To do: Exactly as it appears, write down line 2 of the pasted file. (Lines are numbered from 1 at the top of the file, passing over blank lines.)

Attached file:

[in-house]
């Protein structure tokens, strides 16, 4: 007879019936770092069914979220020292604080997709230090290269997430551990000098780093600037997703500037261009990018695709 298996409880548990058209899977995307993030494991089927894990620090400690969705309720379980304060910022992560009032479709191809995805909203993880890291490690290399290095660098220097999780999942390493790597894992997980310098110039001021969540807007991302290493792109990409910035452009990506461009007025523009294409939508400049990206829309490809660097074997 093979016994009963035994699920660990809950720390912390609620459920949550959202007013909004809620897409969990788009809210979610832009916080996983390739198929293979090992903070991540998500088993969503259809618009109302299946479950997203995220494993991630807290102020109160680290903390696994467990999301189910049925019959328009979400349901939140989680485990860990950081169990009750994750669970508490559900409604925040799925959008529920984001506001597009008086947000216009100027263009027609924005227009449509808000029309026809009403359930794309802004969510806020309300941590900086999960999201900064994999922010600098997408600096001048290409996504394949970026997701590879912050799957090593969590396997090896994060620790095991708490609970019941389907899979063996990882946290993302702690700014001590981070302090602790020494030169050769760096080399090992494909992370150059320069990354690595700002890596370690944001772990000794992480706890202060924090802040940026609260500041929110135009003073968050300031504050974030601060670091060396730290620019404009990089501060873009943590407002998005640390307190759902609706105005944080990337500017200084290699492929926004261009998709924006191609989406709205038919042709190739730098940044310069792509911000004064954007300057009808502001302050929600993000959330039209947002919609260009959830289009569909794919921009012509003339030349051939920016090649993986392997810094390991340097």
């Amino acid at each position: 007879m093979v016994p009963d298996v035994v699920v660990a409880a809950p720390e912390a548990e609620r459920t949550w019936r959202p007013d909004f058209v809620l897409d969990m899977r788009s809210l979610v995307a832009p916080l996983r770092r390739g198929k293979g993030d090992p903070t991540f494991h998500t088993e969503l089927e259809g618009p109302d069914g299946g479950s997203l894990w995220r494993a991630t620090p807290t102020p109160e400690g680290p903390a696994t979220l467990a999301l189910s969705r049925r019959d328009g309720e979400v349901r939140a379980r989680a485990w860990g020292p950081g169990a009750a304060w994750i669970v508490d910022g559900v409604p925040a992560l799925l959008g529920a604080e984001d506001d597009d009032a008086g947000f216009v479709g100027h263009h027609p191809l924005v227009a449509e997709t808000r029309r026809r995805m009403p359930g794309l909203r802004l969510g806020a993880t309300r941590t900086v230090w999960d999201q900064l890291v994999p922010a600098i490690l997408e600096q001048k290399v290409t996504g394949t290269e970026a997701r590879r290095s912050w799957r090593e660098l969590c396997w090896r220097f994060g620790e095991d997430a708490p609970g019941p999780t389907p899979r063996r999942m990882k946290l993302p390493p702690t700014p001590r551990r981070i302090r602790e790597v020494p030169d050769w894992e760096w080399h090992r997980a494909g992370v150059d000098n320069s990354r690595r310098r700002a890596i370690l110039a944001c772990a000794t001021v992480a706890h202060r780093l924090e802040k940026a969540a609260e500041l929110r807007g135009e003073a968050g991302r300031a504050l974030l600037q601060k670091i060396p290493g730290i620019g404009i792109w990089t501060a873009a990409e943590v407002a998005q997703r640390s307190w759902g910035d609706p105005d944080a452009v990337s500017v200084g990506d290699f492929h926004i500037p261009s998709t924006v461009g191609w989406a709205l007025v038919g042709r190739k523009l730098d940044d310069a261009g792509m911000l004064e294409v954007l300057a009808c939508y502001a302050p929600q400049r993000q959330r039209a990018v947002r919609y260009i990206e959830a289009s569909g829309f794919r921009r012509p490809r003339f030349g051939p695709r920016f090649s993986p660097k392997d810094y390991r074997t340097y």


């Protein structure tokens, strides 16, 4: 007879019936770092069914979220020292604080997709230090290269997430551990000098780093600037997703500037261009990018695709 298996409880548990058209899977995307993030494991089927894990620090400690969705309720379980304060910022992560009032479709191809995805909203993880890291490690290399290095660098220097999780999942390493790597894992997980310098110039001021969540807007991302290493792109990409910035452009990506461009007025523009294409939508400049990206829309490809660097074997 093979016994009963035994699920660990809950720390912390609620459920949550959202007013909004809620897409969990788009809210979610832009916080996983390739198929293979090992903070991540998500088993969503259809618009109302299946479950997203995220494993991630807290102020109160680290903390696994467990999301189910049925019959328009979400349901939140989680485990860990950081169990009750994750669970508490559900409604925040799925959008529920984001506001597009008086947000216009100027263009027609924005227009449509808000029309026809009403359930794309802004969510806020309300941590900086999960999201900064994999922010600098997408600096001048290409996504394949970026997701590879912050799957090593969590396997090896994060620790095991708490609970019941389907899979063996990882946290993302702690700014001590981070302090602790020494030169050769760096080399090992494909992370150059320069990354690595700002890596370690944001772990000794992480706890202060924090802040940026609260500041929110135009003073968050300031504050974030601060670091060396730290620019404009990089501060873009943590407002998005640390307190759902609706105005944080990337500017200084290699492929926004261009998709924006191609989406709205038919042709190739730098940044310069792509911000004064954007300057009808502001302050929600993000959330039209947002919609260009959830289009569909794919921009012509003339030349051939920016090649993986392997810094390991340097």